I may eventually get a few of those if the need arises.
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Old 06-04-2012, 02:13 PM   #16
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I hooked up the second battery this weekend even though we never even had an issue with just one battery. I am pretty confident that is all the power we are going to need for some time. Ran the lights and the stereo all night along with the ham radio and the unit put out a constant 12.8 volts of power the entire time.
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Old 06-18-2012, 02:28 PM   #17
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Here is a pic of the solar panels connected to the yurt:

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Old 01-06-2013, 01:48 AM   #18
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Most larger boats use golf cart 6 volt batteries in place of 12 volt Marine batteries.Our trawler had eight of these monsters. We never ran out of of power in all the years we had the boat, even when we sat at anchor for a week.
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Old 01-07-2013, 04:55 PM   #19
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Default Harbor Freight 45 Watt Solar Kit

Yes, I have bought a total of about 20 of these kits I own 4 of the kits myself and use them at the workshop & yurt for all of my lighting and radio needs. The rest I have installed for customers and two of my neighbors in the off-grid community where currently I live. They are an amazing little system that is simple and effective. They have also held up, we got the first set 5 years ago!

Also, no need to worry about the charge controller over-charging the batteries. These are itty-bitty panels and controllers they don't have enough juice to over heat a deep-cycle battery and cause it any harm. Even at peak output they are only a trickle.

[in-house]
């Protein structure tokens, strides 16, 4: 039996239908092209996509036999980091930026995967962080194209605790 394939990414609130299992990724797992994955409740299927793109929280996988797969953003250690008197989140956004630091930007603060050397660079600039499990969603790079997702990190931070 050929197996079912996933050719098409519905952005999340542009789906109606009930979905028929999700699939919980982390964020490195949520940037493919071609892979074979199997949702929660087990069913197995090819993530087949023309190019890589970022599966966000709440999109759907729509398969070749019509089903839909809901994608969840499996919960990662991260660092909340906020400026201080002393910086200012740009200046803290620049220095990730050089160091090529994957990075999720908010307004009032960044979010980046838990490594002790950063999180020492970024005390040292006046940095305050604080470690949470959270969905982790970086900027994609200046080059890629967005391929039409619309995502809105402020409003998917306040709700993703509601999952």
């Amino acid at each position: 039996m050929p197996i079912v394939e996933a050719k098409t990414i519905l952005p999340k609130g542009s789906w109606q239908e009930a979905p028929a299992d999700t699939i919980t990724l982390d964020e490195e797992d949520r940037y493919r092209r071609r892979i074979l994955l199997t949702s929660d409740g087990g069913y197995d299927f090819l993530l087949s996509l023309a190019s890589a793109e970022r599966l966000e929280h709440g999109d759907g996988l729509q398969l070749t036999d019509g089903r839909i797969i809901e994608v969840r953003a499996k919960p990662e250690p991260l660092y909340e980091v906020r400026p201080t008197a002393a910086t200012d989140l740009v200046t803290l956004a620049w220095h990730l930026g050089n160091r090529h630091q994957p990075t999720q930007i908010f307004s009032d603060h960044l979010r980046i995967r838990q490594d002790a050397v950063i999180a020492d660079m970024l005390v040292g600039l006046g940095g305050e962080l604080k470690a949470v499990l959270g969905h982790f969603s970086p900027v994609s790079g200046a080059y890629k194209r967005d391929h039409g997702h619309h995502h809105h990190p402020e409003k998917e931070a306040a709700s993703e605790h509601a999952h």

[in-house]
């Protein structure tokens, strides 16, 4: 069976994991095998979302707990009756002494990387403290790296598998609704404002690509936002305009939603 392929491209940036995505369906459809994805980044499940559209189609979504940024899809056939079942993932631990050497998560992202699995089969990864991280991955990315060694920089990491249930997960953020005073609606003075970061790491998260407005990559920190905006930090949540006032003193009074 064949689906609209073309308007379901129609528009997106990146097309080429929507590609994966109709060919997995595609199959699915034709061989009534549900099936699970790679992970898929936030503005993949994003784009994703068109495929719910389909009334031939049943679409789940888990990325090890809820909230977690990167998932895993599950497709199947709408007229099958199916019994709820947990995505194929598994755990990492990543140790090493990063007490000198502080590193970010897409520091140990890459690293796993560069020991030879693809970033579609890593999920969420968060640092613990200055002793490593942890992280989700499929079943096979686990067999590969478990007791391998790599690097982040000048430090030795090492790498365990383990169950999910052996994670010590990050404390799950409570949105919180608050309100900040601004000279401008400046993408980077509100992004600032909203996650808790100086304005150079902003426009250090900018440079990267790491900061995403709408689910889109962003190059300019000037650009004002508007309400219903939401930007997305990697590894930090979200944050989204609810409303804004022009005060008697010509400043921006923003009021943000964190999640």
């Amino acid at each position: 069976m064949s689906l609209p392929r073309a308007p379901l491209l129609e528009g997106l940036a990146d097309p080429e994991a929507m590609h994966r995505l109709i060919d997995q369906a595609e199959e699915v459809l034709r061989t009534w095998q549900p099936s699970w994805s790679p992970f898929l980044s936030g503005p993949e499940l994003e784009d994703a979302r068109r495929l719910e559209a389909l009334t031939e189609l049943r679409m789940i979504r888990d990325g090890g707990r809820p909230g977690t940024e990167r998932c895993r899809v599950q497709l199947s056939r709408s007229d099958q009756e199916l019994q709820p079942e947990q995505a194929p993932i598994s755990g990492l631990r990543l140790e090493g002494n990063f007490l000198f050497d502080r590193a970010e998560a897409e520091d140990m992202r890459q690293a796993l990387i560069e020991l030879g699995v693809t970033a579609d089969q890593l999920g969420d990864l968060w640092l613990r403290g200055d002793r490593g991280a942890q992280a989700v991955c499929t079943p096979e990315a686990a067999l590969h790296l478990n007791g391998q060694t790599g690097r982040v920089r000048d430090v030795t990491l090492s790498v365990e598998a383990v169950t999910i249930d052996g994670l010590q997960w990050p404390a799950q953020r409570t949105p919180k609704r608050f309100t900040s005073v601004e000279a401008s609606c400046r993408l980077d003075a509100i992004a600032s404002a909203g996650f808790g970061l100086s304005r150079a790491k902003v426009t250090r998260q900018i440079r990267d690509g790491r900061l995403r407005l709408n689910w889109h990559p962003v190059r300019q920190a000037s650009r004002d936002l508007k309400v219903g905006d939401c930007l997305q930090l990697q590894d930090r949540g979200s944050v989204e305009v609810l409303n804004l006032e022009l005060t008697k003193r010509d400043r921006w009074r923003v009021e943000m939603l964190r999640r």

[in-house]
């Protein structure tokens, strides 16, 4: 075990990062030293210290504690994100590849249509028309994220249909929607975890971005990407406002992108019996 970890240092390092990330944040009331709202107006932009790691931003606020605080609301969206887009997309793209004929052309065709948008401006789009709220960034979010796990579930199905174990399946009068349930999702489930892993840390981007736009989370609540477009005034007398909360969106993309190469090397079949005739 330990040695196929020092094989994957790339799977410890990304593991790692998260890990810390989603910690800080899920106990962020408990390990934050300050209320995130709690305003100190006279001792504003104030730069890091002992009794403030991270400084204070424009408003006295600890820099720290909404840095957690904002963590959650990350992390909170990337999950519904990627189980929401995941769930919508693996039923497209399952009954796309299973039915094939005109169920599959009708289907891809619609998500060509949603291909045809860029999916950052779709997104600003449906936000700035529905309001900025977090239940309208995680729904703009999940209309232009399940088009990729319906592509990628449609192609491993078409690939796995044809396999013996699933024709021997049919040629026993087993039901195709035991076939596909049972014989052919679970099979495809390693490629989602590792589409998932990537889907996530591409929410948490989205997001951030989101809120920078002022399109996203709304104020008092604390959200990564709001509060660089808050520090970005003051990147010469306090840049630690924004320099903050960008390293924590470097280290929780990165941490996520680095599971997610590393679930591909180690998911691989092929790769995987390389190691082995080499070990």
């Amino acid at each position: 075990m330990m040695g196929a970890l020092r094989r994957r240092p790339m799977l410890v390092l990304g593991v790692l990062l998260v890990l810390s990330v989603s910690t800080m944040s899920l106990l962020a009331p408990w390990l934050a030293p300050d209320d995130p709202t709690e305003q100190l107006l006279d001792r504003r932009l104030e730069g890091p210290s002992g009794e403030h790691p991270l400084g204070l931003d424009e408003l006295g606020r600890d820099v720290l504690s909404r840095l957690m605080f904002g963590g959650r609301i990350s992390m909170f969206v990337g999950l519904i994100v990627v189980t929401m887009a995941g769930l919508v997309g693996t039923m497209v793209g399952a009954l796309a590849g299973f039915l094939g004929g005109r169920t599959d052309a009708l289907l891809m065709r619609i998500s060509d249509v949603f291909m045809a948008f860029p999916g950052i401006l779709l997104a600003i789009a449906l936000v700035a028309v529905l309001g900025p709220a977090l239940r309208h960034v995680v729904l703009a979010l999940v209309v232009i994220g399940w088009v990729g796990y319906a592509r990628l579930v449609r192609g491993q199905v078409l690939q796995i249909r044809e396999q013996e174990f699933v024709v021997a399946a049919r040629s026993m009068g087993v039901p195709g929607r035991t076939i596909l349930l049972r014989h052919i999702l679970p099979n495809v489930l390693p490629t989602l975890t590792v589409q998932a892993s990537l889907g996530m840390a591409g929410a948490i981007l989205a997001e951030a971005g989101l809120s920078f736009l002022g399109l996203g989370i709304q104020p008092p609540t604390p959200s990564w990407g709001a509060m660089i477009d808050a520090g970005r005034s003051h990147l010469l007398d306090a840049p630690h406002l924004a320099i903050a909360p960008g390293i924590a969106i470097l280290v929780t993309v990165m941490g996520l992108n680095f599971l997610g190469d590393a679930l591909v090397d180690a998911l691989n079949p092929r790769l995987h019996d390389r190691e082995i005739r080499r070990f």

On a side note, the 12V deep cycle marine batteries are the way to go with a small solar array. We tried a set up with 6V golf cart batteries wired in series to achieve 12V. This was a disaster! They do indeed have more reserve capacity but once they go down these panels DO NOT have enough output to bring them back up. It is like trying to fill a swimming pool with a squirt gun. Word of experience with these small solar kits, stick with 12V deep-cycle marine batteries! If you need more capacity, just wire additional 12V batteries in parralel.
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Last edited by Surely Yurts - Steve; 01-07-2013 at 04:58 PM. Reason: Added Photo
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Old 03-08-2013, 09:14 PM   #20
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Default Re: Solar panel power to the yurt

Solar is the way to go. I plan on buying six Kyocera 250 watt panels, a bank of 6 volt golf cart batteries and some other needed controllers. I managed to scrounge up enough wire to do the job, connectors too! Nothing installed yet, still buying pieces right now. Can't wait till I start building something!